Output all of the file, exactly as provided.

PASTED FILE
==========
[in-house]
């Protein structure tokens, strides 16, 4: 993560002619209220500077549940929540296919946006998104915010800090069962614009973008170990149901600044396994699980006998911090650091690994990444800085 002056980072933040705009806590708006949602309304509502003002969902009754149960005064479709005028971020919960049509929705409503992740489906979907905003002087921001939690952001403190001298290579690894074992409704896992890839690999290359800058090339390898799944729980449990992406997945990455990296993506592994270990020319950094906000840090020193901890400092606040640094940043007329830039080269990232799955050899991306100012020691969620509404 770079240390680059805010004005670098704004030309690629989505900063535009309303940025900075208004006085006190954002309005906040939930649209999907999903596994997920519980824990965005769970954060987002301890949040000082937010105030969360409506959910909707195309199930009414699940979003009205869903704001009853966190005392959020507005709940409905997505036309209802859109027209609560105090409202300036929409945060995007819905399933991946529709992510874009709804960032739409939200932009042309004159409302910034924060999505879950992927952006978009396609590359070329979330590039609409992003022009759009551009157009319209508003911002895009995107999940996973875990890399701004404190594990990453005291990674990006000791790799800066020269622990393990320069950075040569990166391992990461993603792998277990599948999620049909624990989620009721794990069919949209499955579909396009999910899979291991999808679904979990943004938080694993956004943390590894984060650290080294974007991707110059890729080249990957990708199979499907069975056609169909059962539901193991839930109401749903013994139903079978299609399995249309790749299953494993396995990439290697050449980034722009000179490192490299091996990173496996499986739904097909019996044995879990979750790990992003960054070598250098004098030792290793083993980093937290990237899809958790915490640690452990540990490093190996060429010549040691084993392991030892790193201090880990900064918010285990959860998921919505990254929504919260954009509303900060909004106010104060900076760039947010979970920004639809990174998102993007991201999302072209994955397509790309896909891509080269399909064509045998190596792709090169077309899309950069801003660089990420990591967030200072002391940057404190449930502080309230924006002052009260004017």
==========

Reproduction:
[in-house]
């Protein structure tokens, strides 16, 4: 993560002619209220500077549940929540296919946006998104915010800090069962614009973008170990149901600044396994699980006998911090650091690994990444800085 002056980072933040705009806590708006949602309304509502003002969902009754149960005064479709005028971020919960049509929705409503992740489906979907905003002087921001939690952001403190001298290579690894074992409704896992890839690999290359800058090339390898799944729980449990992406997945990455990296993506592994270990020319950094906000840090020193901890400092606040640094940043007329830039080269990232799955050899991306100012020691969620509404 770079240390680059805010004005670098704004030309690629989505900063535009309303940025900075208004006085006190954002309005906040939930649209999907999903596994997920519980824990965005769970954060987002301890949040000082937010105030969360409506959910909707195309199930009414699940979003009205869903704001009853966190005392959020507005709940409905997505036309209802859109027209609560105090409202300036929409945060995007819905399933991946529709992510874009709804960032739409939200932009042309004159409302910034924060999505879950992927952006978009396609590359070329979330590039609409992003022009759009551009157009319209508003911002895009995107999940996973875990890399701004404190594990990453005291990674990006000791790799800066020269622990393990320069950075040569990166391992990461993603792998277990599948999620049909624990989620009721794990069919949209499955579909396009999910899979291991999808679904979990943004938080694993956004943390590894984060650290080294974007991707110059890729080249990957990708199979499907069975056609169909059962539901193991839930109401749903013994139903079978299609399995249309790749299953494993396995990439290697050449980034722009000179490192490299091996990173496996499986739904097909019996044995879990979750790990992003960054070598250098004098030792290793083993980093937290990237899809958790915490640690452990540990490093190996060429010549040691084993392991030892790193201090880990900064918010285990959860998921919505990254929504919260954009509303900060909004106010104060900076760039947010979970920004639809990174998102993007991201999302072209994955397509790309896909891509080269399909064509045998190596792709090169077309899309950069801003660089990420990591967030200072002391940057404190449930502080309230924006002052009260004017």